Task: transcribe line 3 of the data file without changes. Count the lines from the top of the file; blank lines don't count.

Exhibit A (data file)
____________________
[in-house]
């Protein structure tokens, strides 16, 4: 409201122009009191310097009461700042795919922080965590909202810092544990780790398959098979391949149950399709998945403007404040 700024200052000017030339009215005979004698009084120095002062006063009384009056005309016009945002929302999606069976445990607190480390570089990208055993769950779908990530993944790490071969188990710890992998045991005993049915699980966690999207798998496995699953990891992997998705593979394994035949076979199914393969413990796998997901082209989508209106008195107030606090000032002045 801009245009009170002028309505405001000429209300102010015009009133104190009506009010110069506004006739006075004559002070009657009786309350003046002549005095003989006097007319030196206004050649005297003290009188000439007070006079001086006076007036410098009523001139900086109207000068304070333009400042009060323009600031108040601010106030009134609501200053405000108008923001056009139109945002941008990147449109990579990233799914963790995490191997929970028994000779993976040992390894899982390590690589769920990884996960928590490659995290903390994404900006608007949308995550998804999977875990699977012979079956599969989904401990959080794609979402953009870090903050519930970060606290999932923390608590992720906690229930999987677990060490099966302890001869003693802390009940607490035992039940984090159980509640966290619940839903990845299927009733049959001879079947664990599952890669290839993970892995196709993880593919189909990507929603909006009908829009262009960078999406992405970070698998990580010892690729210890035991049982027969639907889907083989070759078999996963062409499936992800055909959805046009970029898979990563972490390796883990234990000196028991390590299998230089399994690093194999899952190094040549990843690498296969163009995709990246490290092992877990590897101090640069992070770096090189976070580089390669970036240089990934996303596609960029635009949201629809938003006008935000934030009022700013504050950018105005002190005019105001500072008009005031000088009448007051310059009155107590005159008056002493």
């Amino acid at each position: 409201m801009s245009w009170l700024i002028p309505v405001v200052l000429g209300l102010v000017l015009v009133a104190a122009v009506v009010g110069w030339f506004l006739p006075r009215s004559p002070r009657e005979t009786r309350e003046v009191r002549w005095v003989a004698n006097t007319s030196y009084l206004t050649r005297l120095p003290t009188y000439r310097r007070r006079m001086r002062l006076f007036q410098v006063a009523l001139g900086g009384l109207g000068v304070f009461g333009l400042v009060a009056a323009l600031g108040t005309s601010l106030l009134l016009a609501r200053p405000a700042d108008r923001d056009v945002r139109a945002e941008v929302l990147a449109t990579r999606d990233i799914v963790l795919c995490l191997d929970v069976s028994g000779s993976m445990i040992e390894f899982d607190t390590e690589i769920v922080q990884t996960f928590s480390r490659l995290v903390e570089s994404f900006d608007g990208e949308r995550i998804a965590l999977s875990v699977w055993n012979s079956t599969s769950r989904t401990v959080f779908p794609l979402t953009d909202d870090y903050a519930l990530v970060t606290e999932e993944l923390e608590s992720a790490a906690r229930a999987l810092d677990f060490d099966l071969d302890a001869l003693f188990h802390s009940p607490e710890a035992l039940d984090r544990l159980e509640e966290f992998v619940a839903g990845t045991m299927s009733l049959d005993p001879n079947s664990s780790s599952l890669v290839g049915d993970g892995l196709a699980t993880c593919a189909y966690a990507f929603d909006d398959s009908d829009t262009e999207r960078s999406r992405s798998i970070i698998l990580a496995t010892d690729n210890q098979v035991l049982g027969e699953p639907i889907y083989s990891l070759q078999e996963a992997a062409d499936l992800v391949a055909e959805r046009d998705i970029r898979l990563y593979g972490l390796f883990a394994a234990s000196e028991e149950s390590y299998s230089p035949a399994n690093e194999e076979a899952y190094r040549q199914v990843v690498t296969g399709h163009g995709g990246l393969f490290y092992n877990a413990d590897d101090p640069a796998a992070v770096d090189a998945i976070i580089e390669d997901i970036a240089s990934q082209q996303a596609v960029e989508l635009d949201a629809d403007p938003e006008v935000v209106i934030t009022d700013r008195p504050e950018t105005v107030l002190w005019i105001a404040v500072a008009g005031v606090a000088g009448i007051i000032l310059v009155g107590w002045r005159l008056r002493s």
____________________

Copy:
């Amino acid at each position: 409201m801009s245009w009170l700024i002028p309505v405001v200052l000429g209300l102010v000017l015009v009133a104190a122009v009506v009010g110069w030339f506004l006739p006075r009215s004559p002070r009657e005979t009786r309350e003046v009191r002549w005095v003989a004698n006097t007319s030196y009084l206004t050649r005297l120095p003290t009188y000439r310097r007070r006079m001086r002062l006076f007036q410098v006063a009523l001139g900086g009384l109207g000068v304070f009461g333009l400042v009060a009056a323009l600031g108040t005309s601010l106030l009134l016009a609501r200053p405000a700042d108008r923001d056009v945002r139109a945002e941008v929302l990147a449109t990579r999606d990233i799914v963790l795919c995490l191997d929970v069976s028994g000779s993976m445990i040992e390894f899982d607190t390590e690589i769920v922080q990884t996960f928590s480390r490659l995290v903390e570089s994404f900006d608007g990208e949308r995550i998804a965590l999977s875990v699977w055993n012979s079956t599969s769950r989904t401990v959080f779908p794609l979402t953009d909202d870090y903050a519930l990530v970060t606290e999932e993944l923390e608590s992720a790490a906690r229930a999987l810092d677990f060490d099966l071969d302890a001869l003693f188990h802390s009940p607490e710890a035992l039940d984090r544990l159980e509640e966290f992998v619940a839903g990845t045991m299927s009733l049959d005993p001879n079947s664990s780790s599952l890669v290839g049915d993970g892995l196709a699980t993880c593919a189909y966690a990507f929603d909006d398959s009908d829009t262009e999207r960078s999406r992405s798998i970070i698998l990580a496995t010892d690729n210890q098979v035991l049982g027969e699953p639907i889907y083989s990891l070759q078999e996963a992997a062409d499936l992800v391949a055909e959805r046009d998705i970029r898979l990563y593979g972490l390796f883990a394994a234990s000196e028991e149950s390590y299998s230089p035949a399994n690093e194999e076979a899952y190094r040549q199914v990843v690498t296969g399709h163009g995709g990246l393969f490290y092992n877990a413990d590897d101090p640069a796998a992070v770096d090189a998945i976070i580089e390669d997901i970036a240089s990934q082209q996303a596609v960029e989508l635009d949201a629809d403007p938003e006008v935000v209106i934030t009022d700013r008195p504050e950018t105005v107030l002190w005019i105001a404040v500072a008009g005031v606090a000088g009448i007051i000032l310059v009155g107590w002045r005159l008056r002493s």